Thailand is known for its silk, adapted from the merchants and artisans from China and India through trade. Not until the 20th century though that the silk industry in Thailand expand for international market with the promotion from an American named Jim Thomson (full name: James Harrison Wilson “Jim” Thompson). Mr. Thompson was a former Office of Strategic Services (OSS, now CIA) and he was stationed in Thailand from 1945. In 1948, he established Thai Silk Company Limited with George Barrie. He brought the silk to New York and advertised the silk as a traditional Siam pattern.

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Jim Thompson, Photo courtesy of Wikipedia

Through working with Kenneth Landon and his wife, Margaret Landon, writer of Anna and the King of Siam, Mr. Thompson brought the Thai silk into the silver screen with the movie “The King and I” in 1951. The costumes for the movie was made by fashion designer designer Irene Sharaff that won her the Tony Award and bring the silk industry in Thailand to a new height.

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The King and I, photo courtesy of IMDB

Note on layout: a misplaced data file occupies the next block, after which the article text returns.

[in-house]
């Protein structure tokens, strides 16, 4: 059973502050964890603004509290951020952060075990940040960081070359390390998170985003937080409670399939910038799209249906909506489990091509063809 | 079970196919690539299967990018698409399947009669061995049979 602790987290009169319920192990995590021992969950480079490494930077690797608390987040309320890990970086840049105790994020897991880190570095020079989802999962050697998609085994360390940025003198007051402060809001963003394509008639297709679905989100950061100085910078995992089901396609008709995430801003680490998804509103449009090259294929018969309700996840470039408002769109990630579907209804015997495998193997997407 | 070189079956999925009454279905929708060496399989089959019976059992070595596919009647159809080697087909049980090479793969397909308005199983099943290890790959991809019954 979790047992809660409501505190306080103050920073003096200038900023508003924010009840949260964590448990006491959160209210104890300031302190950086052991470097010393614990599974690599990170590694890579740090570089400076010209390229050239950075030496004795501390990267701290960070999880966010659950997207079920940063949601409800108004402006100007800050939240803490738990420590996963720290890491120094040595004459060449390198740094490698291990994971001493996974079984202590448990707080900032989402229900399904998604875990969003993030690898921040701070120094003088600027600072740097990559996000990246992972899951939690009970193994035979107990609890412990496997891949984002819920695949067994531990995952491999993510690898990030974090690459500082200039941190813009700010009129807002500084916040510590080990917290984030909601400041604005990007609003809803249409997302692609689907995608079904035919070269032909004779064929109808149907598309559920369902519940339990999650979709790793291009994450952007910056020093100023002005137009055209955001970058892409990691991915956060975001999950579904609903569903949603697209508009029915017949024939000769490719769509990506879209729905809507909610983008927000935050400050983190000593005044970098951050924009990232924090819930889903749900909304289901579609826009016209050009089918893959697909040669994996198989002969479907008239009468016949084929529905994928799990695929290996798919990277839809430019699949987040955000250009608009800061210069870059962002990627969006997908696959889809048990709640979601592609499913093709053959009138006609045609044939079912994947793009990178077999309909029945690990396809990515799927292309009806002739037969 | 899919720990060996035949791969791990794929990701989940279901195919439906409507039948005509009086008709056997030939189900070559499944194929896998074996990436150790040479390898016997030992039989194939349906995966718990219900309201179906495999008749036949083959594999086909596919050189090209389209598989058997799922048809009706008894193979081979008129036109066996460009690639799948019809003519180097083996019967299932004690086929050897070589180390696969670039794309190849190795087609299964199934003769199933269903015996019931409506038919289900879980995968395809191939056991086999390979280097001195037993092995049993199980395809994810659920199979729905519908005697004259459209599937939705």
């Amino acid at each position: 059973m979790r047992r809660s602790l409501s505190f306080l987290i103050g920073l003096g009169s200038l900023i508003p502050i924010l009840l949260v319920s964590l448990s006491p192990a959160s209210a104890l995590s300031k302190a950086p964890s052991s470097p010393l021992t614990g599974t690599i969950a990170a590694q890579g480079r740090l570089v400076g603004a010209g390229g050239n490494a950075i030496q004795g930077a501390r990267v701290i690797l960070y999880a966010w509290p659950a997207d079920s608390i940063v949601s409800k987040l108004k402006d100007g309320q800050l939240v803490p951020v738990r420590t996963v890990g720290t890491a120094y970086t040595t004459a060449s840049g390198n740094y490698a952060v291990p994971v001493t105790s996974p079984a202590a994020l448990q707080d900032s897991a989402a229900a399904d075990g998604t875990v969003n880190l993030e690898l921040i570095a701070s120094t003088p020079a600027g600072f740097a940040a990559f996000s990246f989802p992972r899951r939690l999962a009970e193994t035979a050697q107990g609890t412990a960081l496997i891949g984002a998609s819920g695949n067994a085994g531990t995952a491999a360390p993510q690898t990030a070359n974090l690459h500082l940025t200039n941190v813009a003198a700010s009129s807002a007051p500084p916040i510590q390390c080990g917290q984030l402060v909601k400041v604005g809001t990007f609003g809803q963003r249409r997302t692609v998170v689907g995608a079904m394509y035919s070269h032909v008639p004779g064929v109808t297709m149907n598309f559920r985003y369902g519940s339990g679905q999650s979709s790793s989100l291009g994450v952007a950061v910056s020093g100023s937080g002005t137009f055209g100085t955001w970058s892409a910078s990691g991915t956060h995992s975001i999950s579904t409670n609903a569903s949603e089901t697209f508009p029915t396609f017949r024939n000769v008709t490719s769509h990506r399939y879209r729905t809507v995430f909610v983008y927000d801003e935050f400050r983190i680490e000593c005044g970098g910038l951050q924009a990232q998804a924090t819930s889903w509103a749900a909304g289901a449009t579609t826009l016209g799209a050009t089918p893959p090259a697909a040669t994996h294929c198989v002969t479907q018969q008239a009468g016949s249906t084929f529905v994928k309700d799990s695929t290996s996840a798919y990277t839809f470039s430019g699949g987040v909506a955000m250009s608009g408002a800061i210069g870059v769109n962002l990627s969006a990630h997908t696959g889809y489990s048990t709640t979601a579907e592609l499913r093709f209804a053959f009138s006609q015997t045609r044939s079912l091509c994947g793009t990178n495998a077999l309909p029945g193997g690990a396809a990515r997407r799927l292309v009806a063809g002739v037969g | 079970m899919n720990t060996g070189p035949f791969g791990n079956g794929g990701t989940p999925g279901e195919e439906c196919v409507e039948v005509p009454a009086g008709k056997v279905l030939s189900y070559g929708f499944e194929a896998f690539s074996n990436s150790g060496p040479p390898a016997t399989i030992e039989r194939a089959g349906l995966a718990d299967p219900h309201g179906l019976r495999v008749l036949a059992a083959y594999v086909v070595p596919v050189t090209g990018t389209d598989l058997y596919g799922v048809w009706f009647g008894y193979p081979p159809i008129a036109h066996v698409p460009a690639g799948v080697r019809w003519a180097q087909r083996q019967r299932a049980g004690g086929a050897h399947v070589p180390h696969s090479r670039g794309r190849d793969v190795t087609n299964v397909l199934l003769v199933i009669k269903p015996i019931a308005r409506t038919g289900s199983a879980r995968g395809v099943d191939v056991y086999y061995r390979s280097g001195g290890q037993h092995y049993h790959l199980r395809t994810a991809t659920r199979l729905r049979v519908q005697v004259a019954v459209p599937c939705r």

In 1967, Mr. Thompson went on vacation, meeting a friend in Penang, Malaysia. He later stayed in the Cameron Highlands with some of his friends. When he was taking a walk, he didn’t return for certain time. The search involved the police, army, locals and trackers found nothing for months.

Rumours have it that someone kidnapped him or he was murdered either from rivals of the business, money or his previous work as a spy and network. Until now, his remains and his disappearance remain a mystery. Yet his legacy live on.

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Mr. Thompson was also an architecture and a collector of the arts. His design and collections are exhibited in a house he built near the klong (canal).

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The six traditional Thai houses made with teakwood are designed and connecting to each other. The houses are mostly from Ayutthaya and the largest one from Bang Krua. The construction was finish in 1959.

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Drawing of the house design, courtesy of Jim Thompson official website

The windows and the doors are position in certain ways to ease the air circulation and natural lights around the house. This keep the house cool and plenty of light.